After being pointed towards Darren Pauli’s November 1st article about security researcher Neil Smith’s interaction with PayPal about his disclosure of security vulnerabilities and discovery of the exposure of confidential customer data, I gave more credence to the report of the alleged leak, but was still skeptical. Then I was pointed to a post on BlackHatWorld, which stated:

“They do all just look like a dump of transaction records from any company…
It’s fake… Look at this table ../4e5ff957d5
Why would PayPal store AllPay information? lool

AllPay provides bill payment collection, prepaid card, card production, legal, and print / design services (two of these are not like the others!). Perhaps the 27,935 customer records which were leaked belong to (wait for it…wait for it!) AllPay. Then again, perhaps not. It’s unlikely since they’re [cough, cough]:

Fully compliant with the Payment Card Industry Data Security Standard (PCI DSS)

Today, @PayPal stated:

Please know @paypal was not attacked by #Anonymous original story has been corrected http://bit.ly/SmB7bG

PayPal was not attacked by Anonymous? Perhaps their data wasn’t the data that was allegedly leaked, but I assure you they’ve been *attacked* by members of Anonymous. If I was responsible for PR at PayPal, I wouldn’t have worded it that way. And what of the PayPal 0-day? It turns out that the PayPal 0-day referred to may really have been a ZPanel hosting control panel 0-day, which was incorrectly described as PayPal by Cyber War News. And the dump file? Hack the Planet (HTP) has claiming responsibility and says that it’s not affiliated with Anonymous.

Yet Anonymous continues to report that they hacked PayPal. Maybe there’s more to the story. I’ll sit back and wait for the media to report it. Until then I’ll remain a skeptic. And I won’t count on the media to get the facts right…at least right away. ;-)

World’s #1 Hacker Charms Ricki Lake and Her Audience

Yesterday @iameltonjohn commented that she had spotted Gregory Evans giving women advice on the Ricki Lake Show so I watched the episode later in the day. Here’s a clip that includes most of his time on screen (thanks to @Cephurs for locating it so I didn’t have to use my longer, poorly recorded clip).


Prior to the commercial break before his appearance late in the show, Ricki stated “Coming up, an ex-hacker, turned online private investigator Gregory Evans.” Gregory has a colorful past. He is a convicted felon, a plagiarist, and the self-proclaimed Worlds No. 1 Hacker (missing apostrophe his, not mine). Though he has been listed as a charlatan on Attrition.org since July 2007 (with a comprehensive update in April 2010) and was further exposed by the CBS affiliate in Atlanta in February 2011, he still manages to occasionally appear in the media as an expert.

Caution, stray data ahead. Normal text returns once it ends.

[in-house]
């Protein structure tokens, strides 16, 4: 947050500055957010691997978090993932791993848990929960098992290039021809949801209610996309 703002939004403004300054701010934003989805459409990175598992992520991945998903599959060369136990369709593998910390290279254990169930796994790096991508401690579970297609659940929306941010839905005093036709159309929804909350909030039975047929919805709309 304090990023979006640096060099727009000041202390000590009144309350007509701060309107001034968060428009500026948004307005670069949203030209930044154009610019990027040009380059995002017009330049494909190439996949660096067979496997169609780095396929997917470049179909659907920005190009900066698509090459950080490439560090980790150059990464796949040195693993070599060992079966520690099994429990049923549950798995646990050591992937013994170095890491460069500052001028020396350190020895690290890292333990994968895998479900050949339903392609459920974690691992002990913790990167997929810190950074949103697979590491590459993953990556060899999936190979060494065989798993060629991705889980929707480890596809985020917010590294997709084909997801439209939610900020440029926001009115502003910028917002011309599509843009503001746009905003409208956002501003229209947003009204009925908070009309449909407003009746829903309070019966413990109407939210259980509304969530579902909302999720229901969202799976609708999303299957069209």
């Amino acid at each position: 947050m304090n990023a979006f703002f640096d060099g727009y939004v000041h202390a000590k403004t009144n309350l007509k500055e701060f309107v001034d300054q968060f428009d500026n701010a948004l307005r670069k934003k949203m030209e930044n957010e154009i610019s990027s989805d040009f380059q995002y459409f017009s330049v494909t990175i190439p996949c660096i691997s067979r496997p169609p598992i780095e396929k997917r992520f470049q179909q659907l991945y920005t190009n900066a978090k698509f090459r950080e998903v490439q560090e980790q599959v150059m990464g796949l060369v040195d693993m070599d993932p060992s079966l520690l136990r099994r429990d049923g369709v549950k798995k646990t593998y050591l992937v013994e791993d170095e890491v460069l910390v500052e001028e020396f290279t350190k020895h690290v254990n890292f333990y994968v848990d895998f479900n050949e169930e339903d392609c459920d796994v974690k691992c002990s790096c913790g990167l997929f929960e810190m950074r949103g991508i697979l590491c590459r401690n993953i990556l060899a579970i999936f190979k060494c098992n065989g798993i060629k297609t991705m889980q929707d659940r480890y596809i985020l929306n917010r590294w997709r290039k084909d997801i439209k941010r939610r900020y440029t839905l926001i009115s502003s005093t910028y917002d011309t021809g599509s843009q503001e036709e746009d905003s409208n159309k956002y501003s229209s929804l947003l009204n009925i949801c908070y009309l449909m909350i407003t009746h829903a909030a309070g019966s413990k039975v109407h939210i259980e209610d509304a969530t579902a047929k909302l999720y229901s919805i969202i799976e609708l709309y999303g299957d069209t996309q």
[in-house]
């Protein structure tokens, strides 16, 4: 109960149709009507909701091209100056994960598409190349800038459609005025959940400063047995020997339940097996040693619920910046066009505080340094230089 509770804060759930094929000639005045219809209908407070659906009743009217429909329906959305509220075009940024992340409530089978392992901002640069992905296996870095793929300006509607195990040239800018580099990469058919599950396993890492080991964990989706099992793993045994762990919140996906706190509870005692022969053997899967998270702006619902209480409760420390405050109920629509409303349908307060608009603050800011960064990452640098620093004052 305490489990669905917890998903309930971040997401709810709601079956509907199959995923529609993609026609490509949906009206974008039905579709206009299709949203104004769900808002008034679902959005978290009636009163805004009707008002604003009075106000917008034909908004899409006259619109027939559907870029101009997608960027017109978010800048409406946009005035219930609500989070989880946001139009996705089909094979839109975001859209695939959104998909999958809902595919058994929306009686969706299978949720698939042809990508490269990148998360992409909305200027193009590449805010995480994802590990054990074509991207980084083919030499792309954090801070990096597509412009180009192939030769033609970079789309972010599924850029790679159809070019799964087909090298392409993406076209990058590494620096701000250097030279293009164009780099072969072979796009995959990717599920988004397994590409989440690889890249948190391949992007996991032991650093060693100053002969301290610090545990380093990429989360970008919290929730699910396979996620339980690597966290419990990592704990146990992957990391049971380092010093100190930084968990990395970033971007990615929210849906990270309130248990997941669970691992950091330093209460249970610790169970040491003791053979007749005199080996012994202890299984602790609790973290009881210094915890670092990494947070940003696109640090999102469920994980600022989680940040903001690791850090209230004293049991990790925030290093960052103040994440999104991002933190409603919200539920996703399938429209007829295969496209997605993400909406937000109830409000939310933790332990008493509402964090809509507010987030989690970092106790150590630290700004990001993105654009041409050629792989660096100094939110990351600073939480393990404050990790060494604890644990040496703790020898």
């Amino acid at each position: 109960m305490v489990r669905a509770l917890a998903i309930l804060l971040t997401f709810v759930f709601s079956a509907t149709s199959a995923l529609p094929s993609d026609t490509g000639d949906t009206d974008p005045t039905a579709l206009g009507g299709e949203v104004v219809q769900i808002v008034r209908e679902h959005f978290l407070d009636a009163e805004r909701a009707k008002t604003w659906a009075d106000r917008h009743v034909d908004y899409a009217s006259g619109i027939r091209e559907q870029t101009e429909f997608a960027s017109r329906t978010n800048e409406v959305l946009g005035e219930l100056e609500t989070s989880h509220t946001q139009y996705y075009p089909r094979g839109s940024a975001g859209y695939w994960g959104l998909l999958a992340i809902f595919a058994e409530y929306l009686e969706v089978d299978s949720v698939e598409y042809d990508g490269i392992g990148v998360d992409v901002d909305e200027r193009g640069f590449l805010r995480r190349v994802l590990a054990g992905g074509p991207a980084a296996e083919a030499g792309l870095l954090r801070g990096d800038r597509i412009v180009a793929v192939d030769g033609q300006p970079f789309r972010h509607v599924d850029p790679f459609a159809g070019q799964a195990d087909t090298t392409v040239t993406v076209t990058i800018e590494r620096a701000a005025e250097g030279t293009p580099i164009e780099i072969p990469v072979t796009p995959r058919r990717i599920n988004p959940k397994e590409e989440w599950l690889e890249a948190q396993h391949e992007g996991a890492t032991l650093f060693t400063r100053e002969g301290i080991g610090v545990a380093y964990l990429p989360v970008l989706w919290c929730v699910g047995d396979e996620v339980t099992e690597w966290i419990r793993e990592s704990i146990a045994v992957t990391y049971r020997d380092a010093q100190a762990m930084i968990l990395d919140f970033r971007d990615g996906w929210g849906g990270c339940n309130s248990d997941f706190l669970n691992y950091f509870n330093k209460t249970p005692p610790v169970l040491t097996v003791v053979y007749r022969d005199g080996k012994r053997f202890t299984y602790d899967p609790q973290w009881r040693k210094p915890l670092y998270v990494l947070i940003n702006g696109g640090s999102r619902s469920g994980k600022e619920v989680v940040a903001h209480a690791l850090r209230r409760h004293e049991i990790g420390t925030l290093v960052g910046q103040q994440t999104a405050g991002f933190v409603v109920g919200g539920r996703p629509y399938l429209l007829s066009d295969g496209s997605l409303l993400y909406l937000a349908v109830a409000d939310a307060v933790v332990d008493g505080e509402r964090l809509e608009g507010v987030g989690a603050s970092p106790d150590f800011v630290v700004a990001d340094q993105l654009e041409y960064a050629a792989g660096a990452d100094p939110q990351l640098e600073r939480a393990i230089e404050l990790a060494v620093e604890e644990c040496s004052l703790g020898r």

The episode concerned women who had fallen for online dating scams. Interestingly, Ricki even mentioned that she dated a guy she met on Match.com for 6 weeks before discovering he wasn’t who he seemed. For the uninitiated, his advice probably seems sound.

  1. Scammers never want to talk with you over the phone. The biggest sign that the person you’ve met is a scammer is that they won’t video chat with you.
  2. If you receive a Facebook friend request from someone you don’t know, check to make sure the college they claim to have attended enrolls students of the requester’s gender.
  3. Configure Facebook to not display your friends list to non-friends and to only displaying mutual friends to your friends.
  4. Scammers are going to Match.com and looking for divorcees with kids and money.
  5. Scammers pilfer profiles of young men from old MySpace pages and create profiles on Match.com and Facebook using them to target older women. Close the social media accounts you’re not using.
  6. In an email scam claiming to be from someone you know, look for a reply-to email address that isn’t exactly the same as the from address.
  7. If you suspect an email is a scam, get the IP address from the email headers, paste it into who.is, and check whether the physical address is in the vicinity of where the sender claims to be.

His advice is like low-fat food which is marketed as a healthy option, but actually is low-nutrition and high in calories – if you’re naive you want to gobble it up, but it’s not really good for you. Charisma, it’s what’s for breakfast!

It damages the entire information security field when a charlatan represents himself or herself as an expert to organizations, individuals, and the public at large. If you’re disturbed that the media is consulting, publishing, and broadcasting charlatans like Mr. Evans, make yourself heard. Is it really too much to expect a journalist or producer to spend a minute to perform a cursory search via Google?

If you’d like to provide feedback to the Ricki Lake show you can use their contact form, tweet her at @RickiLake, or tweet her show at @RickiLakeShow. You can also post on her Facebook page and in a discussion thread on her site, below a clip of Mr. Evans. She’s on Pinterest too, but I’m not sure how you can leverage that. ;-) The Ricki Lake Show films in Culver City, California, a short drive from the offices of his new company, Hi-Tech Crime Solutions (formerly LIGATT Security).